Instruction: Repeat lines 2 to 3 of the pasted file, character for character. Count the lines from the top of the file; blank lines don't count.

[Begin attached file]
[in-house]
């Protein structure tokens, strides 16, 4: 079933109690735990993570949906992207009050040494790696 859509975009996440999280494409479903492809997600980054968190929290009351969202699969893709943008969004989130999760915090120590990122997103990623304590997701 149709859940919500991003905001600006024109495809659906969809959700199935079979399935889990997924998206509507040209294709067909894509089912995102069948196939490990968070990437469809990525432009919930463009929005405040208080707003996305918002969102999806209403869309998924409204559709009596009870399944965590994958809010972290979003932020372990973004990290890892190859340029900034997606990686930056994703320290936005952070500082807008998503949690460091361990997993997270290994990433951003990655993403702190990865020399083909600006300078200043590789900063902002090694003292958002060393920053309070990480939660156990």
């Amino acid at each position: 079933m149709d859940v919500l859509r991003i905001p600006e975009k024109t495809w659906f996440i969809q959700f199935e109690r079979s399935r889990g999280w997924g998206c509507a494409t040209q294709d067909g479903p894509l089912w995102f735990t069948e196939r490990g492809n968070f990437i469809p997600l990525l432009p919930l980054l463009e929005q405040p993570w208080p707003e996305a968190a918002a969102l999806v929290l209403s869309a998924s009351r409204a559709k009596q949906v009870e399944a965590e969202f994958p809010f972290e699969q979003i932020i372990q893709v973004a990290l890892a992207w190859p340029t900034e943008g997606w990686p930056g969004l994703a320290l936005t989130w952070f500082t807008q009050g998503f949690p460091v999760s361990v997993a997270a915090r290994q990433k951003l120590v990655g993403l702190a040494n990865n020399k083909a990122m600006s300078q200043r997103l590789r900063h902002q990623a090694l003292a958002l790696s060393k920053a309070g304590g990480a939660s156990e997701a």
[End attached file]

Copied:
């Protein structure tokens, strides 16, 4: 079933109690735990993570949906992207009050040494790696 859509975009996440999280494409479903492809997600980054968190929290009351969202699969893709943008969004989130999760915090120590990122997103990623304590997701 149709859940919500991003905001600006024109495809659906969809959700199935079979399935889990997924998206509507040209294709067909894509089912995102069948196939490990968070990437469809990525432009919930463009929005405040208080707003996305918002969102999806209403869309998924409204559709009596009870399944965590994958809010972290979003932020372990973004990290890892190859340029900034997606990686930056994703320290936005952070500082807008998503949690460091361990997993997270290994990433951003990655993403702190990865020399083909600006300078200043590789900063902002090694003292958002060393920053309070990480939660156990």
């Amino acid at each position: 079933m149709d859940v919500l859509r991003i905001p600006e975009k024109t495809w659906f996440i969809q959700f199935e109690r079979s399935r889990g999280w997924g998206c509507a494409t040209q294709d067909g479903p894509l089912w995102f735990t069948e196939r490990g492809n968070f990437i469809p997600l990525l432009p919930l980054l463009e929005q405040p993570w208080p707003e996305a968190a918002a969102l999806v929290l209403s869309a998924s009351r409204a559709k009596q949906v009870e399944a965590e969202f994958p809010f972290e699969q979003i932020i372990q893709v973004a990290l890892a992207w190859p340029t900034e943008g997606w990686p930056g969004l994703a320290l936005t989130w952070f500082t807008q009050g998503f949690p460091v999760s361990v997993a997270a915090r290994q990433k951003l120590v990655g993403l702190a040494n990865n020399k083909a990122m600006s300078q200043r997103l590789r900063h902002q990623a090694l003292a958002l790696s060393k920053a309070g304590g990480a939660s156990e997701a």